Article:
Horn Heuristics

Heuristics for Horn Players

I don’t know about you, but every time I encounter the word heuristics while reading I have to look it up. Every time. So I have decided that “the obstacle is the path” and I am going to dwell on it here for a bit so that I finally remember it. Because heuristics is really a useful concept.

The word comes the Greek Heurisko [heur (to find out, discover) + Latin isticus, -istic] meaning “find or discover.” A heuristic is an approach to problem solving, learning or discovery that is not exact or completely accurate, but it gets the job done for the nonce. A heuristic usually goes by the more common sobriquet of Rule of Thumb. It is an educated guess, a general guideline (rather than a strict rule), a way to make a rough estimate of a complex problem or process quickly and easily. People develop Rules of Thumb over time from their experiences, and nearly every job or context in life has a collection of Rules of Thumb. Some examples below:

Common Rules of Thumb (heuristics)

Measurement: Use your thumb as a makeshift ruler.

Interviewing: Make eye contact.

Fashion: Don’t wear white after Labor Day.

Finance: To calculate when an investment will double, divide 70 by the interest rate.

Weather: Red sky at night, sailor’s delight. Red sky in morning, sailor’s warning.

Programming: First rule of Program Optimization: Don’t do it.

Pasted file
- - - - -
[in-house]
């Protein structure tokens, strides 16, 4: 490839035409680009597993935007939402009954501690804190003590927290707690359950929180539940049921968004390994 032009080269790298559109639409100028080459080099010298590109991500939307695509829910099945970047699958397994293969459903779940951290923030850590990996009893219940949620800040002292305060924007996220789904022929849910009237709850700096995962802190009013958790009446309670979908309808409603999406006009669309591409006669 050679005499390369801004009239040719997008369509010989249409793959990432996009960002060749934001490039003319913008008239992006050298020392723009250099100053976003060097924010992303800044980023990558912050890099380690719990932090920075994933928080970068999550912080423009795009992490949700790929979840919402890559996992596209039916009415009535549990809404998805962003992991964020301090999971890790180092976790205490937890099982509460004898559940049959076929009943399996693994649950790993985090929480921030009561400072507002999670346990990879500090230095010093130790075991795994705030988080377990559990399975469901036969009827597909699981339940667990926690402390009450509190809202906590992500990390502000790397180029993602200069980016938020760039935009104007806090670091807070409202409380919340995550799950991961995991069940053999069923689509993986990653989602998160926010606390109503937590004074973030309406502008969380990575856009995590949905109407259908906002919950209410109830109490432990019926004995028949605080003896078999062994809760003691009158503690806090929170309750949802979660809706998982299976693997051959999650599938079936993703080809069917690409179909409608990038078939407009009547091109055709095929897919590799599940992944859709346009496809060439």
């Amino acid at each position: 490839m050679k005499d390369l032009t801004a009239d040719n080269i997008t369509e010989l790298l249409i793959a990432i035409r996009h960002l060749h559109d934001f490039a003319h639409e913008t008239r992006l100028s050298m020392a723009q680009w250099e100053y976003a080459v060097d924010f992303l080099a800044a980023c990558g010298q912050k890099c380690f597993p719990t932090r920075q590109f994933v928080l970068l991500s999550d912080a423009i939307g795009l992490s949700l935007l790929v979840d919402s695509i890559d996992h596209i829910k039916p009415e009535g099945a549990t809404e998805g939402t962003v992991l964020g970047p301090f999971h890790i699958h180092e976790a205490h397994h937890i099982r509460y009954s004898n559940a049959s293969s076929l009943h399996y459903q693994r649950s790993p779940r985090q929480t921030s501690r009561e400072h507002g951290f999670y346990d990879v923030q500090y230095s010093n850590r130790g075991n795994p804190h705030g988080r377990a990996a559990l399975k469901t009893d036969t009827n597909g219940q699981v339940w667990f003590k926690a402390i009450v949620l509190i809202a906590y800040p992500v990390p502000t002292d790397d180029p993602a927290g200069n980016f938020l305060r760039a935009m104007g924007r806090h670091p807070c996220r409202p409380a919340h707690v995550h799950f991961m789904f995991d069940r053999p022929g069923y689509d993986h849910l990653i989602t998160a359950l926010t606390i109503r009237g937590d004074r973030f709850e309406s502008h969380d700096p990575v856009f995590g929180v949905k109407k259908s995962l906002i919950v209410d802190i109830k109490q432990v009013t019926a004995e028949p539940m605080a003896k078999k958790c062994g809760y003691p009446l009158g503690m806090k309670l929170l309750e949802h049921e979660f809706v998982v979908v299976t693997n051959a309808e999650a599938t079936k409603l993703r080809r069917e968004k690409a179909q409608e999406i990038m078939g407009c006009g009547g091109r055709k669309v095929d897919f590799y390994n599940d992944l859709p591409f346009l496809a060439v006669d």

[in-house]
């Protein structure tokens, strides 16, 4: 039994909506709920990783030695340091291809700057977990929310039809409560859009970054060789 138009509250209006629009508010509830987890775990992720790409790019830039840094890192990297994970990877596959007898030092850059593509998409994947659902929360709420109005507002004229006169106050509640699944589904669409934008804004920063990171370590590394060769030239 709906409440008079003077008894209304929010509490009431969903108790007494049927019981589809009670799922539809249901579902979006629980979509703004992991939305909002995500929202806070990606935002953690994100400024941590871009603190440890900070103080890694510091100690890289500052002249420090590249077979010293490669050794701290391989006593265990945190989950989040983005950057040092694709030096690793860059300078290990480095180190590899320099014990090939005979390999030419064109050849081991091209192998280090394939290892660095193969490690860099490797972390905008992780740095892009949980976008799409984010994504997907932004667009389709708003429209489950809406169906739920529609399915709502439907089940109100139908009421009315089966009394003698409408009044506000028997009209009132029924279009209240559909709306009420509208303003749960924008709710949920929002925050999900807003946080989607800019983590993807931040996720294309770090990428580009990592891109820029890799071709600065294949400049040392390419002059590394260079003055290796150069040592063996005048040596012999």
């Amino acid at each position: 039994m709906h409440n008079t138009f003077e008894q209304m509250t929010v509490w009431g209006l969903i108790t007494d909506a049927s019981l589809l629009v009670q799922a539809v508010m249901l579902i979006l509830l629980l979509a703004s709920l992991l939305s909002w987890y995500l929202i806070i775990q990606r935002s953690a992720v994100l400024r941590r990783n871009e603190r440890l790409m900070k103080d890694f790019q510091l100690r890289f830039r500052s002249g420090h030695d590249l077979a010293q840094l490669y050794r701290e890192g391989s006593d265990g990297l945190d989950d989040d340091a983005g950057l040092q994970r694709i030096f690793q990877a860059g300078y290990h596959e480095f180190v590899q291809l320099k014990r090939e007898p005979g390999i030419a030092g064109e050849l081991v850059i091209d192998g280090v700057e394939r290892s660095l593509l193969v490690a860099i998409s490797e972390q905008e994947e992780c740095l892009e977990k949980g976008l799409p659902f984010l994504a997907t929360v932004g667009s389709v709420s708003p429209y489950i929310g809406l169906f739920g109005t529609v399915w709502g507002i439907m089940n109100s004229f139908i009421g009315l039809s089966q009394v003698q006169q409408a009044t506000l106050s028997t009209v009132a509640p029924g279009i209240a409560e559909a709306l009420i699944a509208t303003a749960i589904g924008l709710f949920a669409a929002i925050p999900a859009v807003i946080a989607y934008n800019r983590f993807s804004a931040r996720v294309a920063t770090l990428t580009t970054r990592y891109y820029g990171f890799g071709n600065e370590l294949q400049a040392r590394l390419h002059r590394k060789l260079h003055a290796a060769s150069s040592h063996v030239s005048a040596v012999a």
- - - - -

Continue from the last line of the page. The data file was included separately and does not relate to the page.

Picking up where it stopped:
Survival: You can live 3 seconds without blood, 3 minutes without air, 3 days without water, 3 weeks without food.

Carpentry: Measure twice, cut once.

Business: 80% of profits comes from 20% of the customers (aka Pareto’s Principle).

Temperature: Take the number of chirps a cricket makes in 14 seconds, add 40 and this is the approximate temperate in degrees Fahrenheit.

Retirement: The percentage of bonds in your portfolio should equal your age.

Life: Always put your keys in the same place.

Networking: Don’t be a jerk.

Success: 80% of success is showing up.

Medicine: Treat the patient, not the monitor.

Organizing: If it takes two minutes or less, do it now.

Gambling: When playing Blackjack, assume that any unseen card is an 8.

Illness: For every hour you spend in surgery, it takes about one month to recover and feel normal again.

Weather, again: When ants travel in a straight line, expect rain. When they scatter, expect fair weather.

 

Most Rules of Thumb arise from trial and error. Try something. See what happens. Take note of what works and what doesn’t. Capture the results in a sentence or two, including complex processes. The formulation is fuzzier than any sort of exact recipe (as in baking) or algorithm. Heuristics, then, is a way to solve a problem much more quickly than following a detailed set of rules. Heuristics are ways to make decisions based on incomplete information or to deal with highly complex situations. The well-known phrase “the quick and dirty solution” to a problem is exactly what heuristics are all about. It’s also a way to achieve a workable solution when no exact solution is known or even possible.

What better field to make use of heuristics than our own daily blissful battles with our beautiful brass beast? Since Rules of Thumb/Heuristics come from experience, every horn player’s list is bound to be a bit different. Following is a list of some that I have picked up or observed over the years. You probably know more – send them to me at your first opportunity!